In Press, Corrected Proof: Exploiting lamina terminalis appearance and motion in prediction of hydrocephalus using convolutional LSTM network
Background Evaluation of the lamina terminalis (LT) is crucial for non-invasive evaluation of the CSF diversion for the treatment of hydrocephalus. Together with deep learning algorithms, morphological and physiological analyses of the LT may play an important role in the management of hydrocephalus.
Aim We aim to show that exploiting the motion of LT can contribute to the evaluation of hydrocephalus using deep learning algorithms.
Methods The dataset contains 61 True-fisp data with routine sequences 37 of which are labeled as ‘hydrocephalus’ and the others as ‘normal condition’. A fifteen-year experienced neuroradiologist divided data into two groups. The first group, ‘hydrocephalus’, consists of patients with typical MRI findings (ventriculomegaly, enlargement of the third ventricular recesses and lateral ventricular horns, decreased mamillo-pontine distance, reduced frontal horn angle, thinning/elevation of the corpus callosum, and non-dilated convexity sulci), and the second group contains samples that did not show any symptoms or neurologic abnormality and labeled as ‘normal condition’. The region of interest was determined by the radiologist supervisor to cover the LT. To achieve our purpose, we used both spatial and spatio-temporal analysis with two different deep learning architectures. We utilized Convolutional Neural Networks (CNN) for spatial and Convolutional Long Short-Term Memory (ConvLSTM) models for spatio-temporal analysis using an ROI around LT on sagittal True-fisp images.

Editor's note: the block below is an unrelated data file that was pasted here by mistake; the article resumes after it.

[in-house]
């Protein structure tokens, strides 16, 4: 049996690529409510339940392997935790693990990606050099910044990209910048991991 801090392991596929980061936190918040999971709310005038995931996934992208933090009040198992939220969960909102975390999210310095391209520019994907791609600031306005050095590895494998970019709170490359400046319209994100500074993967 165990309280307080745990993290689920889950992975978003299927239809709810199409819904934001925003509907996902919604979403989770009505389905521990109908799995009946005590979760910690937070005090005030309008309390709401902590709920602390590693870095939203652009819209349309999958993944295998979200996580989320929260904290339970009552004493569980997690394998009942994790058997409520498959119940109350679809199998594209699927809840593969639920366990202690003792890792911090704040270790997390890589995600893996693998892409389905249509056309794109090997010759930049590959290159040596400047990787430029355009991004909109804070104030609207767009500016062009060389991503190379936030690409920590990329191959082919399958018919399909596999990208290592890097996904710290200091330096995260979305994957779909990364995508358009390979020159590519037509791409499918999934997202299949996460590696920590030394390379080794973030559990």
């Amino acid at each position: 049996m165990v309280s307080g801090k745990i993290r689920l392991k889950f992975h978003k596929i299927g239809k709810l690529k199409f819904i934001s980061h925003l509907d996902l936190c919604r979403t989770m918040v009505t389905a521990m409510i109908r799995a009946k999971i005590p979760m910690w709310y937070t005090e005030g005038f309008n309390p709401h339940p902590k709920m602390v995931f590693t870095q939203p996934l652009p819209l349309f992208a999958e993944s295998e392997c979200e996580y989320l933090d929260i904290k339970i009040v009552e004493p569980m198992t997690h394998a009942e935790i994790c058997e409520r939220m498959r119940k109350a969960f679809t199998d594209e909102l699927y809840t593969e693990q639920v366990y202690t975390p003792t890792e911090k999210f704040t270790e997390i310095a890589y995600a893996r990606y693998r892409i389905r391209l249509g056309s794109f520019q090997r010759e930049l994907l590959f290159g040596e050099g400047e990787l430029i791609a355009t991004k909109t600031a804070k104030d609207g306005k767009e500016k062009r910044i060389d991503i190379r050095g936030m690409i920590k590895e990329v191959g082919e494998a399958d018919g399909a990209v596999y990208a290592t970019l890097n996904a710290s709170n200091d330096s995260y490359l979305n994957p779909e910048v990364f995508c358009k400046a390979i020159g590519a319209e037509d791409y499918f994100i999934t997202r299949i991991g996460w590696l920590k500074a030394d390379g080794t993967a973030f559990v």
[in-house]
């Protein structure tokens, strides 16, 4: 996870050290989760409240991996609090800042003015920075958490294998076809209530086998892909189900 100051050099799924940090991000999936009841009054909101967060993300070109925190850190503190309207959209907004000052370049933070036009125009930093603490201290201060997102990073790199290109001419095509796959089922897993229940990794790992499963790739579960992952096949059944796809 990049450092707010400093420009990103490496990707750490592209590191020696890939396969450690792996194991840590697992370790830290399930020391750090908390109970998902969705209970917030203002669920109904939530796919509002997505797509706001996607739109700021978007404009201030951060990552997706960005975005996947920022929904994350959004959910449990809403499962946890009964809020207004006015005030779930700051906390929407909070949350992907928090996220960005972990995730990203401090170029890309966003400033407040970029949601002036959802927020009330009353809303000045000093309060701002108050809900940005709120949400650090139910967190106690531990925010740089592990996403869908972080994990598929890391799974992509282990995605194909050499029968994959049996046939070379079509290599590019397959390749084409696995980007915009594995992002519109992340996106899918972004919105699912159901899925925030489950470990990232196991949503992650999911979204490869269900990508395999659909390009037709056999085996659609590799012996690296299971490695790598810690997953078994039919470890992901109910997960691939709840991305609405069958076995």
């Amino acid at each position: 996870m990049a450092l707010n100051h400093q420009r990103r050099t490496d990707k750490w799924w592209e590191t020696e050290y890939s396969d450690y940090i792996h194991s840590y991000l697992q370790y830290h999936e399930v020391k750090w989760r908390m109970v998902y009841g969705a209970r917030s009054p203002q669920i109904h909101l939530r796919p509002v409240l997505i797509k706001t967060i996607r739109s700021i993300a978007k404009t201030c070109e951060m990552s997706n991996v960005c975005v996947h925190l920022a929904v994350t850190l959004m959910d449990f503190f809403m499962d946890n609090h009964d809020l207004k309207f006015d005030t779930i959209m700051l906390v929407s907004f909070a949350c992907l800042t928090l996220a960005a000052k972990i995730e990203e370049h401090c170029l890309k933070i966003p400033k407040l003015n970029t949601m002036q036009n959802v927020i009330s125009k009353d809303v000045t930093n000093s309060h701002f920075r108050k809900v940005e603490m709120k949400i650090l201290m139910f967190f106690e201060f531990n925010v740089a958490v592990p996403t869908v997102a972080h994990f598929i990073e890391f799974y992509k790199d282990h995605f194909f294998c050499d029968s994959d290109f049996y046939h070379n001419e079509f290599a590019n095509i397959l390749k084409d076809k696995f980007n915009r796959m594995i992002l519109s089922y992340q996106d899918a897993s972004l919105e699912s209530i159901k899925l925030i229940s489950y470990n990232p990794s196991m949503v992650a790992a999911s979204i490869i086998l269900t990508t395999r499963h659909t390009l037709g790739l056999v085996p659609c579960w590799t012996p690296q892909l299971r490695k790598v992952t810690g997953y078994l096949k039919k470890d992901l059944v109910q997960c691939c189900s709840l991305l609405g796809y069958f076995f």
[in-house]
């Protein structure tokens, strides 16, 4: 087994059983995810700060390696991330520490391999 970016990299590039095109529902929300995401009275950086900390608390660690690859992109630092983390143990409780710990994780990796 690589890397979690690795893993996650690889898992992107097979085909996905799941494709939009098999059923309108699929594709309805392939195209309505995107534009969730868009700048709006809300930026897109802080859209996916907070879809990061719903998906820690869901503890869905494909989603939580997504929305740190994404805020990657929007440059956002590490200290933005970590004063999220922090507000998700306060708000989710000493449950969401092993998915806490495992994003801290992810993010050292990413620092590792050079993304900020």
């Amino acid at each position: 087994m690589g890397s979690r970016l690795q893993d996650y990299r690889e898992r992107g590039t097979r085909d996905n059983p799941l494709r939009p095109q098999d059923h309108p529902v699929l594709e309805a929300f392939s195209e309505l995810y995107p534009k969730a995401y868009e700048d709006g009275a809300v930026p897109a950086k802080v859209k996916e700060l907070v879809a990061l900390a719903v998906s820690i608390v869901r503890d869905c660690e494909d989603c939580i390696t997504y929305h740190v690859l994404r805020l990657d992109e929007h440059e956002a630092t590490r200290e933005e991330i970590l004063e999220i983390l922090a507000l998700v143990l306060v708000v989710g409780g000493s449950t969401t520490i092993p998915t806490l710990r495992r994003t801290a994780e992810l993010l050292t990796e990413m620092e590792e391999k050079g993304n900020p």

Results Our results show that 80.7% classification accuracy was achieved with the ConvLSTM model exploiting LT motion, whereas 76.5% and 71.6% accuracies were obtained by the 2D CNN model using all frames, and only the first frame from only spatial information, respectively.
Conclusion We suggest that the motion of the LT can be used as an additional attribute to the spatial information to evaluate the hydrocephalus.